Truth #1: Corporate Farming could result in a land grab by big corporations, pensions and hedge funds
Allowing corporate farming in North Dakota will result in more competition and higher land prices for farmers and ranchers trying to purchase or rent land. Recently, Agriculture Secretary Tom Vilsack directed USDA’s Beginning Farmer and Rancher Committee to put a special focus on land ownership. Vilsack said one-third of the farmland in this country is owned by non-operating farm owners. Institutional investors, such as pension funds, see farmland as fertile ground to plow, either by doing their own deals or farming them out to specialist funds. It is not just the asset appreciation and yields that attract outside capital; it is also the diversification to portfolios that farmland offers (Source: The Economist).
Truth #2: Family Farming serves North Dakota well – we don’t need corporate ownership of farms to be successful.
North Dakota agriculture has demonstrated success time and again. We are the number 1 producer in the nation of 8 commodities, and 2nd in many more. We lead South Dakota in ag sales (Source: 2012 USDA Ag Census). Agriculture remains the bedrock of our economy, all on a foundation of family farmers and ranchers working the land and livestock, and living in their communities. The law is working.
Truth #3: Corporate Farming does not increase access to capital for farmers
Access to credit already exists in North Dakota, including financial incentive programs for beginning farmers. Current law provides channels for non-family members to invest in agriculture through partnerships, contracts for deed, loans, and other legal tools. Access to outside investment capital is not what stands in the way of increased dairy and swine success. Instead, it’s the economics: low prices, reduced consumption, distance from markets, high costs of labor all drive return. When the cost of producing a commodity exceeds the price received, no amount of investment in machinery, land or diversification will increase farm income.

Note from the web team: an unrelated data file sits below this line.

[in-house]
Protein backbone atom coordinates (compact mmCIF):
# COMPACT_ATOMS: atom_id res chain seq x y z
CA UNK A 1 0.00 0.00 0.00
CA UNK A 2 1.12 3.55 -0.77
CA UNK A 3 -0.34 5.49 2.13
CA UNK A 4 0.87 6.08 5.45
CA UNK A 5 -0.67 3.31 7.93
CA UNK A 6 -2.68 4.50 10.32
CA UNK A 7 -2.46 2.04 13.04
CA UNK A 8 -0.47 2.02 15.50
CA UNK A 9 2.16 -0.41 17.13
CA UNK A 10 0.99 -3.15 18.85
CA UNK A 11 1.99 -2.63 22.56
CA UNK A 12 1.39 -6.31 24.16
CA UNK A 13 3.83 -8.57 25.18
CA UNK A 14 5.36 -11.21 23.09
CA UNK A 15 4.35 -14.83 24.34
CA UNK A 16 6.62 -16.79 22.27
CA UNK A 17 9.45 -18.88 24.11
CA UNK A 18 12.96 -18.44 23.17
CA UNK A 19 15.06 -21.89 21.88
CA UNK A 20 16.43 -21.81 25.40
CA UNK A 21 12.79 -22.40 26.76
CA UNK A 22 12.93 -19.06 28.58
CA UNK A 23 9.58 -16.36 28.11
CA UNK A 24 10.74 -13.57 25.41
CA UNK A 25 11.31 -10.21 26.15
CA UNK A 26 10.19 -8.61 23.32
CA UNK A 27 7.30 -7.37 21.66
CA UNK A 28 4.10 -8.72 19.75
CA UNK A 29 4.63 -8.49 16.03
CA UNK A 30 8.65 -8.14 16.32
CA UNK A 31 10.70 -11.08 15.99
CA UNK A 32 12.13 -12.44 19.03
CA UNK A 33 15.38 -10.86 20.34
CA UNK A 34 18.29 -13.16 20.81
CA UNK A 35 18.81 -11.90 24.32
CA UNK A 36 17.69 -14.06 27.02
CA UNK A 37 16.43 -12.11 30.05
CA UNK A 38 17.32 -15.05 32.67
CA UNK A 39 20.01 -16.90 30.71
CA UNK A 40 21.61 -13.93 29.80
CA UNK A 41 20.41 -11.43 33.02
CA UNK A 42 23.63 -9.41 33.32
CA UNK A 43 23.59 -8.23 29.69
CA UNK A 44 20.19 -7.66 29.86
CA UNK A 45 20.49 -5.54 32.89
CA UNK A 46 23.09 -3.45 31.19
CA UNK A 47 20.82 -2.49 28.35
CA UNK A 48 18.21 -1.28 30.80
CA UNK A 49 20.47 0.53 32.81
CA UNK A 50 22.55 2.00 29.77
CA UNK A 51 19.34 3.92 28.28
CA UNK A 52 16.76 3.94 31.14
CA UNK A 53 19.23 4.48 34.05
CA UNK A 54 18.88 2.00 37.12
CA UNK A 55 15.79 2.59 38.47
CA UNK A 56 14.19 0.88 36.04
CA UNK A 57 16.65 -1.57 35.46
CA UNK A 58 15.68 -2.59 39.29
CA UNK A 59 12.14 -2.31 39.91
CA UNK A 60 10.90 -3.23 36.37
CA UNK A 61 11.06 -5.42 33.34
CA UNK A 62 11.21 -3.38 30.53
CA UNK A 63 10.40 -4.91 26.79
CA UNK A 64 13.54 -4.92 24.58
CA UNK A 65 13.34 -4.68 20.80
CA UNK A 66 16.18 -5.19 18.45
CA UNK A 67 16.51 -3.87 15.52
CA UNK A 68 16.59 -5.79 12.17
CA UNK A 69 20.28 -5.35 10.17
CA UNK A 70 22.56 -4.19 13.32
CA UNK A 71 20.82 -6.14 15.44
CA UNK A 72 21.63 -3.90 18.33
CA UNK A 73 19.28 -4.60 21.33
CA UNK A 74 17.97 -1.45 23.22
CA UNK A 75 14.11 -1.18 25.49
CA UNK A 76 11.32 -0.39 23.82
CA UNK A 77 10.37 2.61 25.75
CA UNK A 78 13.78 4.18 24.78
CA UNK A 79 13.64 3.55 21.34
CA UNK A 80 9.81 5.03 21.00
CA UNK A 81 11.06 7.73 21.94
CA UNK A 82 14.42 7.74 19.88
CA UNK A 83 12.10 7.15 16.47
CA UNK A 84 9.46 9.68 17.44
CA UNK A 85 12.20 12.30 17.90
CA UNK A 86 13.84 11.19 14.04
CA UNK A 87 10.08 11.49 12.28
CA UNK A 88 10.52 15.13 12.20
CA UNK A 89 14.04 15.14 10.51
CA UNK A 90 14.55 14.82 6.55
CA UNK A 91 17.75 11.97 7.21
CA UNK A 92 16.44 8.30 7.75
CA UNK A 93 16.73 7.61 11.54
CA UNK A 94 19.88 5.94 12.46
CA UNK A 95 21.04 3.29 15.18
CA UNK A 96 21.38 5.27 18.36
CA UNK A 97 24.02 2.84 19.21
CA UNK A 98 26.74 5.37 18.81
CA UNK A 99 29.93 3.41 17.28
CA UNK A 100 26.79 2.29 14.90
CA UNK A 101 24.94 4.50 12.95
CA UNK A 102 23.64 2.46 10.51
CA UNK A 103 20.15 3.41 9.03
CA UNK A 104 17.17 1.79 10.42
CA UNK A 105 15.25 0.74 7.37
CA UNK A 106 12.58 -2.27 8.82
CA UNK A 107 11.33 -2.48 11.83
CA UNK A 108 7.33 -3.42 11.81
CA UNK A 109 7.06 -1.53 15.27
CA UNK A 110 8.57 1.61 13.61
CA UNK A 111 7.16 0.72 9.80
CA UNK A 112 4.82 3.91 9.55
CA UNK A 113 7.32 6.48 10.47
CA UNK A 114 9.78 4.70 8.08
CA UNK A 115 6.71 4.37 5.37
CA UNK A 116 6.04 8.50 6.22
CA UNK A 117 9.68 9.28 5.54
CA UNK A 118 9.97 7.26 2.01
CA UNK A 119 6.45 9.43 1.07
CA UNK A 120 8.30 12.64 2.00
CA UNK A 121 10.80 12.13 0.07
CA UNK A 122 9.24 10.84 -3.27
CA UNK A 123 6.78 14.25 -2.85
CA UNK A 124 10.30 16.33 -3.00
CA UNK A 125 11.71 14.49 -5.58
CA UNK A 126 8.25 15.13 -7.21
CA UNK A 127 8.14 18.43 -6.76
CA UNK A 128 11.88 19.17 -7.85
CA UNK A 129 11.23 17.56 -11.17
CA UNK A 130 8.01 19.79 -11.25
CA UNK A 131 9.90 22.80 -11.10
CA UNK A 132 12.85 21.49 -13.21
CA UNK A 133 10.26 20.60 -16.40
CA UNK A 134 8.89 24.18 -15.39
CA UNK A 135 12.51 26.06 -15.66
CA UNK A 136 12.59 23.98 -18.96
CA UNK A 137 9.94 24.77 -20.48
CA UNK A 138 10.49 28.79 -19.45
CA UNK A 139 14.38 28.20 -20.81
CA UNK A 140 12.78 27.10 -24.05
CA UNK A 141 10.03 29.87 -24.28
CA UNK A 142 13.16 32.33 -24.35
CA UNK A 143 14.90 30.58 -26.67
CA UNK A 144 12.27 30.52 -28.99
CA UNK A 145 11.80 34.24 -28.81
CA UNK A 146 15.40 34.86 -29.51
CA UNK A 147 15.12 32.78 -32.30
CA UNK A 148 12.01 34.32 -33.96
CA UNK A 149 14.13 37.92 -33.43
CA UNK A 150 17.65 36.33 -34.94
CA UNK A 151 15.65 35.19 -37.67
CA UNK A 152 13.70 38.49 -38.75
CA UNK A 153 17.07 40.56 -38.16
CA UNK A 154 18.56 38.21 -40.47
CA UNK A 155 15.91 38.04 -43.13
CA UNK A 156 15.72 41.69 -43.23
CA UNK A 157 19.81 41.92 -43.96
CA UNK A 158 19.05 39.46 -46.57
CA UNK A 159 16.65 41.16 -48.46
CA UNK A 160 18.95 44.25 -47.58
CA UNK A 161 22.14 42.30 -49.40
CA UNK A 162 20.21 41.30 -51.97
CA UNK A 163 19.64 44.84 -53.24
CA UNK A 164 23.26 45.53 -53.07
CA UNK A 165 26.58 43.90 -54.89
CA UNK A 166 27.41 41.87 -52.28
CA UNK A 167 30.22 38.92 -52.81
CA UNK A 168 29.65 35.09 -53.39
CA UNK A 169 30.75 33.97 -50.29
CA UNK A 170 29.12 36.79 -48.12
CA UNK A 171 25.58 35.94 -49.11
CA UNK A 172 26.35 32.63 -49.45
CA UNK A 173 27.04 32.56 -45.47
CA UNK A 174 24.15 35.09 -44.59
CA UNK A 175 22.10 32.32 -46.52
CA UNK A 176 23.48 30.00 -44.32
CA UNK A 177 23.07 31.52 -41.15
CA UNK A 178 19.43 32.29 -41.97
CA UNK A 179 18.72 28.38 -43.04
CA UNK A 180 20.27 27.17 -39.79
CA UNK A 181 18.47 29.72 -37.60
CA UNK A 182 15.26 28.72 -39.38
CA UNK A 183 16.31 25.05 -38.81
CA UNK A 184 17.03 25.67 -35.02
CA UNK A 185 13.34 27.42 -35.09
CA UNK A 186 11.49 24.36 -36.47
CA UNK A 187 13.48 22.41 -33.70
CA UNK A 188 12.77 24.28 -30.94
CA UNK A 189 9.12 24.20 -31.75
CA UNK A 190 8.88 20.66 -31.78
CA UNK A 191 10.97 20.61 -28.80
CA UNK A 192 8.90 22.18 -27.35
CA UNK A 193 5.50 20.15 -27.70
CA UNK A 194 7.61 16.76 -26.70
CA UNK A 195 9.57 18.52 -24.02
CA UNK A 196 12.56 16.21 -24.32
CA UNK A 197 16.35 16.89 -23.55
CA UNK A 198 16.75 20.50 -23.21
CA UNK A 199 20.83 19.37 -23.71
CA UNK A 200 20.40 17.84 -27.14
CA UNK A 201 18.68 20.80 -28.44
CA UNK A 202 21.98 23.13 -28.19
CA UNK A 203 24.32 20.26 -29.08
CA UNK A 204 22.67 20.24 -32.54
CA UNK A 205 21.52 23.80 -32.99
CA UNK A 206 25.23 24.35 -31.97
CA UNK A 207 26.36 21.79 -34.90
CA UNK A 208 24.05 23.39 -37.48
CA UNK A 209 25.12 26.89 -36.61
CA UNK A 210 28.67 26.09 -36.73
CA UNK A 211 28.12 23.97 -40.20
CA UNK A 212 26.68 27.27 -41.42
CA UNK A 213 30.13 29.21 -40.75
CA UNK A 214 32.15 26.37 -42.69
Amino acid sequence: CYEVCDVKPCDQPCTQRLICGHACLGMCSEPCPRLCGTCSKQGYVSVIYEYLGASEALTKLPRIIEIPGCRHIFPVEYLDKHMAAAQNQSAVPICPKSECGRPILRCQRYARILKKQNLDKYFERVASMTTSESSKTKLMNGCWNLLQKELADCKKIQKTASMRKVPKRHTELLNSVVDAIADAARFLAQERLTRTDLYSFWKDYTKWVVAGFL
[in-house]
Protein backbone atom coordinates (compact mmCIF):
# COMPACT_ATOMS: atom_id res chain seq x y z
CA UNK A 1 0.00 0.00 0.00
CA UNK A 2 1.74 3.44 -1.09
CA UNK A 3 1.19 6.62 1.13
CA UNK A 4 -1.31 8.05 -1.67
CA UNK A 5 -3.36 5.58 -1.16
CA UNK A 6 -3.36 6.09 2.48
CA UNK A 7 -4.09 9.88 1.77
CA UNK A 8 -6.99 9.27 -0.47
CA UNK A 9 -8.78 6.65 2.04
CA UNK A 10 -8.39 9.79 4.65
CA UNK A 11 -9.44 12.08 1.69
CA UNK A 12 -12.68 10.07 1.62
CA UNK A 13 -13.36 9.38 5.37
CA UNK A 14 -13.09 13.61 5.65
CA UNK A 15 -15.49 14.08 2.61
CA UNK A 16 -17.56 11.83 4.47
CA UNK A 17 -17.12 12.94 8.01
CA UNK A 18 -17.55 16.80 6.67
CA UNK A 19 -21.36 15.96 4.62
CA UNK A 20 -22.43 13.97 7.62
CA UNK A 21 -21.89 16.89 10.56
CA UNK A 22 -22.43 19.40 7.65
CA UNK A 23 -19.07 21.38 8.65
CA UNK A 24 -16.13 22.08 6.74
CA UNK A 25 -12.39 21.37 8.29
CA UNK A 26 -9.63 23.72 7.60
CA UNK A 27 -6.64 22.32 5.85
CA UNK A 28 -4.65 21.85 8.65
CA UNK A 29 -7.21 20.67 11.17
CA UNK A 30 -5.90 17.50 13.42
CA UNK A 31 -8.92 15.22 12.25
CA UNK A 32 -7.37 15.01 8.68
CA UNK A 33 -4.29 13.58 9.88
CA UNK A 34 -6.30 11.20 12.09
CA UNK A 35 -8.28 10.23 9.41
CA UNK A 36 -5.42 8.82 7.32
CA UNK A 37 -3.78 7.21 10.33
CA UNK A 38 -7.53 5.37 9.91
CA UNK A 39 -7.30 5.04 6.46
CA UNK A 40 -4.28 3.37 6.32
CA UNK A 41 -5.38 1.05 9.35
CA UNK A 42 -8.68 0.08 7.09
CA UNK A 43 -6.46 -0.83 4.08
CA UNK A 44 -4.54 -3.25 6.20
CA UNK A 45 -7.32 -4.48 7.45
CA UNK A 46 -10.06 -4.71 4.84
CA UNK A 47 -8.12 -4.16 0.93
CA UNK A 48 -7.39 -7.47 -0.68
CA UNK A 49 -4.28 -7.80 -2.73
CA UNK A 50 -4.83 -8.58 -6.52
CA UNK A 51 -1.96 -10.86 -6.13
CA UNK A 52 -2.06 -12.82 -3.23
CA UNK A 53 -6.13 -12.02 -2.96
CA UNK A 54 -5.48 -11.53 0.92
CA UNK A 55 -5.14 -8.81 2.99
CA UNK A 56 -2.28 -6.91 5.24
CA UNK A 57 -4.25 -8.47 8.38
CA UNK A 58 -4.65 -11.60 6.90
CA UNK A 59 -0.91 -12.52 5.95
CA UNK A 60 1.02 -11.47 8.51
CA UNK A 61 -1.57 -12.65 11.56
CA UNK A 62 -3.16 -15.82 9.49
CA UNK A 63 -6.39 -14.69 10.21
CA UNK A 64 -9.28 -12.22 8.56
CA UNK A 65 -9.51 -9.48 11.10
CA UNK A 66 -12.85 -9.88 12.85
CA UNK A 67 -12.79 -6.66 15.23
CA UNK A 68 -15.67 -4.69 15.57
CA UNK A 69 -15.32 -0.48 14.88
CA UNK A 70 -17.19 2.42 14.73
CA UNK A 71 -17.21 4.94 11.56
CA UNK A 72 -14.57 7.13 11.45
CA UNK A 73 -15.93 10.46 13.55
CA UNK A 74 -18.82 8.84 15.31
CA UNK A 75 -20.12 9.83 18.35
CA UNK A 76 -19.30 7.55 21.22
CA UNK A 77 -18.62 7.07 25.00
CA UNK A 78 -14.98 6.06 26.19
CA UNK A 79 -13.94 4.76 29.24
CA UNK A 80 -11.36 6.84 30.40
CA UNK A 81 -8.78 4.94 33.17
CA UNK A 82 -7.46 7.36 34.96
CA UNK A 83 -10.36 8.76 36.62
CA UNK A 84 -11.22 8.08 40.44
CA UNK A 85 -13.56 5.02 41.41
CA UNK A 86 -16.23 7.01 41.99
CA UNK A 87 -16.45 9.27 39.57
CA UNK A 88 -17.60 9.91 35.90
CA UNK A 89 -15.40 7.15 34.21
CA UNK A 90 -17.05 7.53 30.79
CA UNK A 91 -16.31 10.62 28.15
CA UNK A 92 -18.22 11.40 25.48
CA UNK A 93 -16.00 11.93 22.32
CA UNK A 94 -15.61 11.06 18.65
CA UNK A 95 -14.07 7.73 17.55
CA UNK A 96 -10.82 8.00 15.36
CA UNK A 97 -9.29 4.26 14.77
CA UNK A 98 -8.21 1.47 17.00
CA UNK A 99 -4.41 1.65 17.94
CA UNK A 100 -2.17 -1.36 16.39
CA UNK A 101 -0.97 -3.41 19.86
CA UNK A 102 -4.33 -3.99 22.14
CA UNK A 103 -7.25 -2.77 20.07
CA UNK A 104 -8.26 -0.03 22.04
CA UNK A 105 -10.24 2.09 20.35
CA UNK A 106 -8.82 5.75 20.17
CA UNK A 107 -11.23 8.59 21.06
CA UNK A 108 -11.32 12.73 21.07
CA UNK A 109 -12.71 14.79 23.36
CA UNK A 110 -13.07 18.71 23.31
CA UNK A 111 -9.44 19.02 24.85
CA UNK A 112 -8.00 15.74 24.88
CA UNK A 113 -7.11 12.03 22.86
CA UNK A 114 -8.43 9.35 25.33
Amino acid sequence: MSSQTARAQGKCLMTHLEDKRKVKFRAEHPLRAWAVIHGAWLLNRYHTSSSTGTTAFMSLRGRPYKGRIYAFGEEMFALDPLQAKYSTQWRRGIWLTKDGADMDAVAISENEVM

Truth #4: Allowing Corporate Farming does not expand markets for our local corn and soybean farmers and ethanol plants.
According to the agriculture commissioner, a 1,600 head dairy operation will consume 170,000 bushels of corn in a year, or roughly 106.25 bushels of corn per cow per year. Even if we double the number of dairy cows in the state, they’ll only consume an additional .53% of North Dakota’s 5-year average corn production and another 1.37% of DDGs from ethanol plants. According to the United Soybean Board, pork production in North Dakota consumed 14,000 tons of soybean meal in 2013. The 5-year average for potential soybean meal production in North Dakota is over 3.6 million tons. Pork production consumed only 0.39% of the total soybean meal potential production; even doubling pork only increases that to .78%.
Truth #5: South Dakota has seen a decrease in the number of dairies since they introduced corporate farming.
REALITY: While the dairy herd in South Dakota has grown, individual dairies have decreased. From 2000 to 2014, South Dakota lost 76% of their dairies while North Dakota lost 74% of their dairies (Source: State of South Dakota). Despite the South Dakota Corporate Farming Law change in 2008, the decline in their dairies did not even level off, let alone was there an increase.